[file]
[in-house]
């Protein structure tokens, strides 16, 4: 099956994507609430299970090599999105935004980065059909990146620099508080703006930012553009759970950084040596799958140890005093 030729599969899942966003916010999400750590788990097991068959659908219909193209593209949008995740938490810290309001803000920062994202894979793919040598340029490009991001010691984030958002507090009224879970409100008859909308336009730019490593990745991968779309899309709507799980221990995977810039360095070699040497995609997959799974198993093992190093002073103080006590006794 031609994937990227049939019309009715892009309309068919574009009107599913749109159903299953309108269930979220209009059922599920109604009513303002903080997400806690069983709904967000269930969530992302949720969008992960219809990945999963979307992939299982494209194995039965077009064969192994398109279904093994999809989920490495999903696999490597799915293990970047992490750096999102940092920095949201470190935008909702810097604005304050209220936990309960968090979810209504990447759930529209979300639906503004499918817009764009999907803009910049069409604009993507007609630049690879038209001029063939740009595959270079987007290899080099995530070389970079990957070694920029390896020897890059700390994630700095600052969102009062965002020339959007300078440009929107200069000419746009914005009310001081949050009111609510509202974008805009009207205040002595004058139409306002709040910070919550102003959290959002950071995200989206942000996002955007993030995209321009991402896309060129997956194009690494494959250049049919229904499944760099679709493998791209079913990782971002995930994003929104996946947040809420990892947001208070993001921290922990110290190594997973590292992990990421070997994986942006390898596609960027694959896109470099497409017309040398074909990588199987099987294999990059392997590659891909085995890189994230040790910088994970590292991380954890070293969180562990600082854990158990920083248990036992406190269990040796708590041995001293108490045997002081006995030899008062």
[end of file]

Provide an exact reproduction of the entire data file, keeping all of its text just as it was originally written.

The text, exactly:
[in-house]
């Protein structure tokens, strides 16, 4: 099956994507609430299970090599999105935004980065059909990146620099508080703006930012553009759970950084040596799958140890005093 030729599969899942966003916010999400750590788990097991068959659908219909193209593209949008995740938490810290309001803000920062994202894979793919040598340029490009991001010691984030958002507090009224879970409100008859909308336009730019490593990745991968779309899309709507799980221990995977810039360095070699040497995609997959799974198993093992190093002073103080006590006794 031609994937990227049939019309009715892009309309068919574009009107599913749109159903299953309108269930979220209009059922599920109604009513303002903080997400806690069983709904967000269930969530992302949720969008992960219809990945999963979307992939299982494209194995039965077009064969192994398109279904093994999809989920490495999903696999490597799915293990970047992490750096999102940092920095949201470190935008909702810097604005304050209220936990309960968090979810209504990447759930529209979300639906503004499918817009764009999907803009910049069409604009993507007609630049690879038209001029063939740009595959270079987007290899080099995530070389970079990957070694920029390896020897890059700390994630700095600052969102009062965002020339959007300078440009929107200069000419746009914005009310001081949050009111609510509202974008805009009207205040002595004058139409306002709040910070919550102003959290959002950071995200989206942000996002955007993030995209321009991402896309060129997956194009690494494959250049049919229904499944760099679709493998791209079913990782971002995930994003929104996946947040809420990892947001208070993001921290922990110290190594997973590292992990990421070997994986942006390898596609960027694959896109470099497409017309040398074909990588199987099987294999990059392997590659891909085995890189994230040790910088994970590292991380954890070293969180562990600082854990158990920083248990036992406190269990040796708590041995001293108490045997002081006995030899008062």